- Animals Australia has the aim of reducing the number of animals in food systems.
- The marketing and campaign material used by Animals Australia has seen them increase their income throughout the last decade.
- In 2020, their income has increased from $13.9m to $20.7m.
- Their income streams have seen bequests and one-off donations increase in importance.
- This should be a wake-up call for anyone in the livestock space, to not rest on our laurels. AA has a very big war chest.
- This income will be used to campaign against the livestock industry.
Animals Australia (AA) are an organization at loggerheads livestock agriculture in Australia and overseas. They were largely responsible for wholesale change to the live export industry after their footage was released for the infamous four corners episode on live cattle in 2011, and recently the 60mins episode on the Awassi Express.
These events are far-reaching consequences for an industry which already had the highest welfare standards in the world.
The live export of cattle was banned by the Gillard government on a temporary basis, which lead to lawsuits which were won by cattle producers in recent months. In the live export of sheep, there have been restrictions on the timing of when sheep could be exported, which are having detrimental effects on the profitability of the live export trade.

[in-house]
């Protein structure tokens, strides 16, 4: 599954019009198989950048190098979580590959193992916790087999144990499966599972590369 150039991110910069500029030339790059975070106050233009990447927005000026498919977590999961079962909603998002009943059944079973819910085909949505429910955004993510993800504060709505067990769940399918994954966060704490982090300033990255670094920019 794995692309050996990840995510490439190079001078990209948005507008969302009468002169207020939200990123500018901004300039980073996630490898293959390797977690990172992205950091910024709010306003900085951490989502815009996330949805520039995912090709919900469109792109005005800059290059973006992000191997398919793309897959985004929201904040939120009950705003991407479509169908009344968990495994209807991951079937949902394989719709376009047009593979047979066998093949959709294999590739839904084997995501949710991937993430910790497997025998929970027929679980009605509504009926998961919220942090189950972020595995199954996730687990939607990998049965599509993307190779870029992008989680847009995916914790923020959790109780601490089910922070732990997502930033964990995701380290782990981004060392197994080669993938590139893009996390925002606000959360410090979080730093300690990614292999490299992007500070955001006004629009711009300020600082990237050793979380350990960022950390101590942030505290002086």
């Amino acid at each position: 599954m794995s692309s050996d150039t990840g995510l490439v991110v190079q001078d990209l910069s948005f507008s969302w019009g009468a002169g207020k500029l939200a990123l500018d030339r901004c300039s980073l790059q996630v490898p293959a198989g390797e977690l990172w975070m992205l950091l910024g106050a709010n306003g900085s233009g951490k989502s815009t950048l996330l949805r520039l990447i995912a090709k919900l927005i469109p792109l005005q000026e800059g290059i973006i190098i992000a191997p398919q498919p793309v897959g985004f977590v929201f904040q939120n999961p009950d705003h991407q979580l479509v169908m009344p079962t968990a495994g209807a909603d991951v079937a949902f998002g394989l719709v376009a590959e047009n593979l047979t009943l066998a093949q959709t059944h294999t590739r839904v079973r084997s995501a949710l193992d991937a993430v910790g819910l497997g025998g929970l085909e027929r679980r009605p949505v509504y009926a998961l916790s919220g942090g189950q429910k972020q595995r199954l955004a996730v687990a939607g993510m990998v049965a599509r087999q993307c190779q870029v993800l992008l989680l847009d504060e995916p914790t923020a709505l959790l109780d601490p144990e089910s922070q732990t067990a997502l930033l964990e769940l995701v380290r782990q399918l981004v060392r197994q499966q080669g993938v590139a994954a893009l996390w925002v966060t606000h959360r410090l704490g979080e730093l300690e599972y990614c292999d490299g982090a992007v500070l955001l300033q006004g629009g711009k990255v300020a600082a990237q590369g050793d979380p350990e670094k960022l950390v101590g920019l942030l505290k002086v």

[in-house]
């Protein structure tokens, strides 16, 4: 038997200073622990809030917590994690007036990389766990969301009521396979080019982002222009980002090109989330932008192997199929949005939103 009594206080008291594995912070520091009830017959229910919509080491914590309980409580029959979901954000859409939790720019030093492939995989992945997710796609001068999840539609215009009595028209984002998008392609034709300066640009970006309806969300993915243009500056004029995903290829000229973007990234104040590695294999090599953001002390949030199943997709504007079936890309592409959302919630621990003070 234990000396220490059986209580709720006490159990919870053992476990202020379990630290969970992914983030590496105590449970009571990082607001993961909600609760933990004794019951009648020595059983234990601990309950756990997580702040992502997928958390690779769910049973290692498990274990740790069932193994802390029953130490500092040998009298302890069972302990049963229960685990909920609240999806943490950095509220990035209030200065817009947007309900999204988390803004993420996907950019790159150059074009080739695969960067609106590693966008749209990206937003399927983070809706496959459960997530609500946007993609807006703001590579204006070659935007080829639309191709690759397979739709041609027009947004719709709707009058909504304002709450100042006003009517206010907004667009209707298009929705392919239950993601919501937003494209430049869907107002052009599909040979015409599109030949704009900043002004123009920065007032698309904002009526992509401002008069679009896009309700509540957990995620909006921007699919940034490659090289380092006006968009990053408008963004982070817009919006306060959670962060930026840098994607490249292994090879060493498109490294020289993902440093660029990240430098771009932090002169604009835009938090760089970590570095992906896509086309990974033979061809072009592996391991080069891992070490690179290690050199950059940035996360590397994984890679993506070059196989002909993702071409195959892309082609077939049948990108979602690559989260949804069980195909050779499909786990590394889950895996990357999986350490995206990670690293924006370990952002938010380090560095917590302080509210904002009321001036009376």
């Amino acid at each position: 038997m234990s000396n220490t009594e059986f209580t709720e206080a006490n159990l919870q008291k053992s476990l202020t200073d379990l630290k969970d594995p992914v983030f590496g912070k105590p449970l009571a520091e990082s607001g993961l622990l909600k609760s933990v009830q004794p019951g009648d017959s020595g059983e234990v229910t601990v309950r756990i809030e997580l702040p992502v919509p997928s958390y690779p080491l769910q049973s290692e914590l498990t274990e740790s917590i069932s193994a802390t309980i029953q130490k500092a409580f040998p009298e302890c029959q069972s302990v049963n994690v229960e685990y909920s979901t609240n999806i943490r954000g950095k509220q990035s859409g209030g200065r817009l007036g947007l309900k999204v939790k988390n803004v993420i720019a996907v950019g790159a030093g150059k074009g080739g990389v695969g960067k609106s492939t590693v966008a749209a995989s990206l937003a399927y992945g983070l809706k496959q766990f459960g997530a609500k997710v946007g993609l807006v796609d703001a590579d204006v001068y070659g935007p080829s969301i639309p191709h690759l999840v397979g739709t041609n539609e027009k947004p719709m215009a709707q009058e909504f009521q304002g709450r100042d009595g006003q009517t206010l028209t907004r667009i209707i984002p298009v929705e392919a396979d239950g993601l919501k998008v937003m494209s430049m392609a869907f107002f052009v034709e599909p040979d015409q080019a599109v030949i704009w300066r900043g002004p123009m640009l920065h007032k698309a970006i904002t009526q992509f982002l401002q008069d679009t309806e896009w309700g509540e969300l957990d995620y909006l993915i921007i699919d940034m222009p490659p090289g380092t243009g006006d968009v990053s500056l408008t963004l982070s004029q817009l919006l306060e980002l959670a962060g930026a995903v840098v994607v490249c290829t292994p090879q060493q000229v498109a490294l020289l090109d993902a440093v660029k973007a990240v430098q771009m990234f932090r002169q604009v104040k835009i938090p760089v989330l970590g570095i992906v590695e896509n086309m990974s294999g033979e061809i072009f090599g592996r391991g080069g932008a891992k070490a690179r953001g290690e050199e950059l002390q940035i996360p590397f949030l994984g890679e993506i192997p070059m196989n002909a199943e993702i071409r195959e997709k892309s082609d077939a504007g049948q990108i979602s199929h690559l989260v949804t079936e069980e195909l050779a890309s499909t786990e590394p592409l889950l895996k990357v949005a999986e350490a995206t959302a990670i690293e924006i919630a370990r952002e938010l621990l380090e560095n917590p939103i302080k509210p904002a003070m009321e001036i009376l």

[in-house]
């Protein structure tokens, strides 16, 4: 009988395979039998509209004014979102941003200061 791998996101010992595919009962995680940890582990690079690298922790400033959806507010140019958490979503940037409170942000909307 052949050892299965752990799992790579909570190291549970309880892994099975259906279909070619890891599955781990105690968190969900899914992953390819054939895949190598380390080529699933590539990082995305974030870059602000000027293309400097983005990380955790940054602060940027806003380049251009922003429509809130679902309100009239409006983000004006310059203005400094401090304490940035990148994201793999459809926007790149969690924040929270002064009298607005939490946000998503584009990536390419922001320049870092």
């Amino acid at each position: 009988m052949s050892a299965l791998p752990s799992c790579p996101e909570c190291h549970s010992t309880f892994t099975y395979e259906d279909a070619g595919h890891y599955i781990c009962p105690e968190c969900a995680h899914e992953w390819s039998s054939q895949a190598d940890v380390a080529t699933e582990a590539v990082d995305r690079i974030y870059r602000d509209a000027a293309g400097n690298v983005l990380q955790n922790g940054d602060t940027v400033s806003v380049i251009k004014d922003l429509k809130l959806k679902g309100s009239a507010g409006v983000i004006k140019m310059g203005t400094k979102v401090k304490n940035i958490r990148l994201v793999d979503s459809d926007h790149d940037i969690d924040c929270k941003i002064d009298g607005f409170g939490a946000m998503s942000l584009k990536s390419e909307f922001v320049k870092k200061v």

It is important for readers in the agricultural industry to understand that the majority of Animals Australia’s activities are related to shutting down livestock industries – not just live export.
So what is the financial situation of AA. Has the downturn in the economy reduced their income for this year? The answer is no, despite all the issues of the current environment, there was still plenty of people willing to donate to the cause of AA.
In 2020, their income rose to a record level of A$20.7m (+48% y-y) from A$13.9m last year. This is a phenomenal increase in income and gives the organization an enviable war chest to use.
The equivalent bodies which guard agriculture are likely to have substantially fewer resources with which to market the good that the industry does for global nutrition, animal welfare and the environment.
The other point which is interesting in the annual report is the breakdown of income streams. The bulk of their income comes from bequests in wills and monthly donations (memberships). Whilst overall income was up, the monthly donations were reduced, with the bequests and one-off payments making a much larger share of income.